Will Soon Start Seven-Month Combat Tour
The first V-22 Osprey combat squadron left for Iraq this week
onboard a Navy amphibious assault ship, marking a pronounced shift
in military aviation technology.
Marine Corps spokesman Major Eric Dent told McClatchy Newspapers
10 Ospreys left Monday aboard the USS Wasp, in a surprisingly
low-key deployment made with little fanfare... though under
extremely tight security.
"It was just another workday for the squadron," Dent said.
Citing "operational security," Dent would not discuss when the
Ospreys were due to arrive in Iraq.
Marine Medium Tiltrotor Squadron 263 -- nicknamed "The Thunder
Chickens" -- will base its MV-22s (the Marine verison of the
Osprey) at the Al Asad Airbase in western Iraq. The squadron is
scheduled to conduct at least seven months of combat
As ANN reported, announcement
of the Pentagon's plan to deploy the Ospreys was met with criticism
earlier this year, from those who say the tiltrotor Osprey --
plagued by a series of technical problems and a string of fatal
accidents early in its development -- is still too tempermental to
reliably perform in combat situations.
In a January 2007 report by Washington-based think tank, the
Center for Defense Information (CDI), recommended the military
scrap the entire Osprey program, due to what it termed
"operational, aerodynamic and survivability challenges that will
prove insurmountable -- and lethal -- in combat."
The entire Osprey fleet was briefly grounded one month later,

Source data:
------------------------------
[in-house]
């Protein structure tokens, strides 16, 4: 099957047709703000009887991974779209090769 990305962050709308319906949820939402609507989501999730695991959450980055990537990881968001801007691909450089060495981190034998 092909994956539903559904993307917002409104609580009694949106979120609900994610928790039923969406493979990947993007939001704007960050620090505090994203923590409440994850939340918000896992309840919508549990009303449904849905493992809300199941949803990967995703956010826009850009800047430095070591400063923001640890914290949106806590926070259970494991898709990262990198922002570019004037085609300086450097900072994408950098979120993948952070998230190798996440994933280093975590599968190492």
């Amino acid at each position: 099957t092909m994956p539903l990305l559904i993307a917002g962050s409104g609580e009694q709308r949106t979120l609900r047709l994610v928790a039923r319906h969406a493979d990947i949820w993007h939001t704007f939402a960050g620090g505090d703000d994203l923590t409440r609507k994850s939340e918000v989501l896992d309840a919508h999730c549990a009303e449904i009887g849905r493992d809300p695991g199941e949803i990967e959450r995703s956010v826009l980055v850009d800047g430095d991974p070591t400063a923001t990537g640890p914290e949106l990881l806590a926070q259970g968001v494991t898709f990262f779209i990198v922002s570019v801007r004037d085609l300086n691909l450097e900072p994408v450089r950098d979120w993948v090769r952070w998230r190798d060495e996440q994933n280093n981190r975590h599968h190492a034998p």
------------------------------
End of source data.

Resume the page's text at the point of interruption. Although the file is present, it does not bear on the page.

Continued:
due to a software problem. Four fatal accidents have occurred in
the tiltrotor's development, claiming the lives of 26 military
personnel and four civilians. The military grounded the program for
nearly two years following a December 2000 crash in Arizona.
Representatives with Bell Helicopter and Boeing -- which
partnered to manufacture the Osprey -- reply the aircraft, though
beset by difficulties early on, has since proven itself worthy, and
safe. In March, the entire Osprey fleet surpassed 25,000 flight
hours; The Marines announced the probable summer deployment of the
Osprey in April.
Bell-Boeing spokesman Bob Leder said workers at the company's
facilities in Texas weren't aware the Ospreys they helped assemble
were heading to Iraq, until he posted a copy of a Marine Corps
Times article on the deployment.
"There was a feeling of great excitement and at the same time we
were praying for the safety of all the Marines," he said. "It's
like 'OK, this is the real thing.'"
The Marines acknowledge issues likely remain for the Osprey, as
situations will arise in the combat environment not seen throughout
the aircraft's 20-year development and earlier test deployments.
But the Corps stood firm in its decision to deploy the
Supporters of the aircraft say the Osprey can "self-deploy" into
combat situations, arriving and departing the scene much more
quickly than conventional helicopters.
The "Thunder Chickens" have 28 pilots -- including two women --
who volunteered for the job, and were chosen by a Marine Corps
selection board, according to McClatchy. The squadron commander is
Lt. Col. Paul J. Rock, Jr., who has flown Ospreys since the
A full third of the squadron's 100 members have previous combat
experience in Iraq.